We’re a customer-obsessed organization, always looking to go the extra mile to understand and support our community. That’s why we like to hold regular roundtable discussions with business leads and tech innovators – to learn how data is being used out in the field, and get insights on the key challenges shaping their strategies.
And while we can’t share with you the names and businesses of those who attended, we can give you the low-down on what was discussed. So, here are the top three themes we uncovered at our latest discussion, which focused on data lakes. Enjoy.
1# Self-service is here to stay, but it comes with challenges
“I’ve got my data lake, now where are my insights?” asked one participant in mock exasperation, summarising how organizations who break down data silos often believe technology will be a magic solution for their data strategy. Obviously tech plays a part, but it’s crucial that data users have the skills as well as the tools to access and extract the insights hidden within their data lakes.
This kicked off a discussion about how best to manage the demand for self-service business intelligence – and the challenging task of truly democratising data.
An attendee from the tech industry said of their current strategy, “The business wants to keep on doing business, and still wants to use data. But they want to do that with self-service analytics with less dependency on technology, by making the team more data literate.”
Another participant reflected on the challenges faced by IT departments to meet this business demand. “To improve the customer experience in a particular market we need to understand where we need to start and how to price our product. For that, if you put a dependence on IT to prepare the data for the business, it takes a lot of time.”
And although democratizing data – removing the IT team from the equation – might seem like the obvious way to solve this challenge, there was a note of caution from one participant.
“With multiple stakeholders you can’t define the guardrails. I might own the data, but I can’t set the rules of how the business use the data. So, when democratization is introduced, you need to have the vision to define parameters of how it’s used – and the restrictions around the data.”
#2 Good Loading...data governance leads to better insights
All the participants agreed that regardless of technology, good governance is key in helping to sort the good, bad and the plain ugly from the increasingly large data volumes that make up our data lakes. This is how you stop your data lake becoming a stagnant data swamp.
“Analytics are what’s going to get you results, but you always need governance at the foundation,” said a data leader in healthcare. “For example, if you were really looking at success factors in your business the integrated data roadmap you create will need everyone to come to the floor and design the throughput for that.”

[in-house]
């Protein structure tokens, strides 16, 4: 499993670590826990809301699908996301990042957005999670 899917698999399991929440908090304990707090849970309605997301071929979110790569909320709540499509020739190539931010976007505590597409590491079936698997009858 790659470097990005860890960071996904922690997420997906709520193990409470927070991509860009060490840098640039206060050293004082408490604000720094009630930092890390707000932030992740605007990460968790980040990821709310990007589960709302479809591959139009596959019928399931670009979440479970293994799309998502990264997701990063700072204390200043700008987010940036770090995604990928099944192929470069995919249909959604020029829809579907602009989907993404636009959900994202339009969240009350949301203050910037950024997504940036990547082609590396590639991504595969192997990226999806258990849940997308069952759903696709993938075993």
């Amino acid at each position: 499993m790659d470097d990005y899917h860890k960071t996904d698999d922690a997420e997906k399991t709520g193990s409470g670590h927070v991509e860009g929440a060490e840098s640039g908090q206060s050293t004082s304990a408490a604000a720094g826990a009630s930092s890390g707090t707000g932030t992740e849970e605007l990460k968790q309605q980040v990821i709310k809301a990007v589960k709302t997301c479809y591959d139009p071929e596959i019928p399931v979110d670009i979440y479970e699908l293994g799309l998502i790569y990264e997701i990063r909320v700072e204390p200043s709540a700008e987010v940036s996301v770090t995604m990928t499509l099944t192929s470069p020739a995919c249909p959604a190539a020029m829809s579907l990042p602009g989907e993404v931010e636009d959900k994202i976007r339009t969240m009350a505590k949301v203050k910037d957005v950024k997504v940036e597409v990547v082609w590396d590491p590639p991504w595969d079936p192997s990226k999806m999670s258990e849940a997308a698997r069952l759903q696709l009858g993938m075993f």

Another participant agreed. “Driving any data analytics where there’s no governance framework is not going to work. Insights are important but without the governance the accuracy gets compromised. Which means you can’t rely on it.”
One healthcare participant believes leadership is key, “We need to democratize Loading...data governance – not just the data. This is where you’re talking about a CDO laying the foundational infrastructure to empower the business to govern their own analytics projects. Business is a lot smarter at doing IT now, so with the right leadership, that’s the next phase.”
#3 Data on productivity during the pandemic needs context
No roundtable in 2021 would be complete without discussing its impact, so while it may have been off-topic we were pleased to hear from our attendees about their experiences of the pandemic. The feedback suggests that each industry experienced working remotely slightly differently.
“Like everywhere data use has increased with the lockdown across the healthcare sector, be it with online appointments and predictive outcomes. But I wouldn’t say this will be a permanent trend. With patients, you will always need that human connection.”
Others agreed that any trends that appear to be emerging on working behaviors should taken with a pinch of salt.
“Of course in surgery you still need a surgeon in the theatre. But for other data-centric organizations, say marketing or IT, it seems a lot can be done from home. The pandemic initially created so much panic about whether we were able to deliver what we needed. ‘Can we have 8,000 users downloading reports from remote work?’ Turns out the answer is, yes.”
But as other mentioned, any data on perceived efficiency drives need to be assessed in a less reductive manner. “The data might show productivity is up, but at what cost? Is it giving a good work life balance – and can it be sustained? For some families it’s good. For others it’s not. We really need broader set of data collection on that.”
What does this mean for your data strategy?
With so much to consider – both in terms of your technology stack and business culture – it’s important to have a clear set of goals for your strategy.
As one participant summarized, “Ask what’s the right solution for the right problem. There’s no one size fits all solution. ROI is the best place to start – look at what you want to achieve from the business standpoint and build back from there.”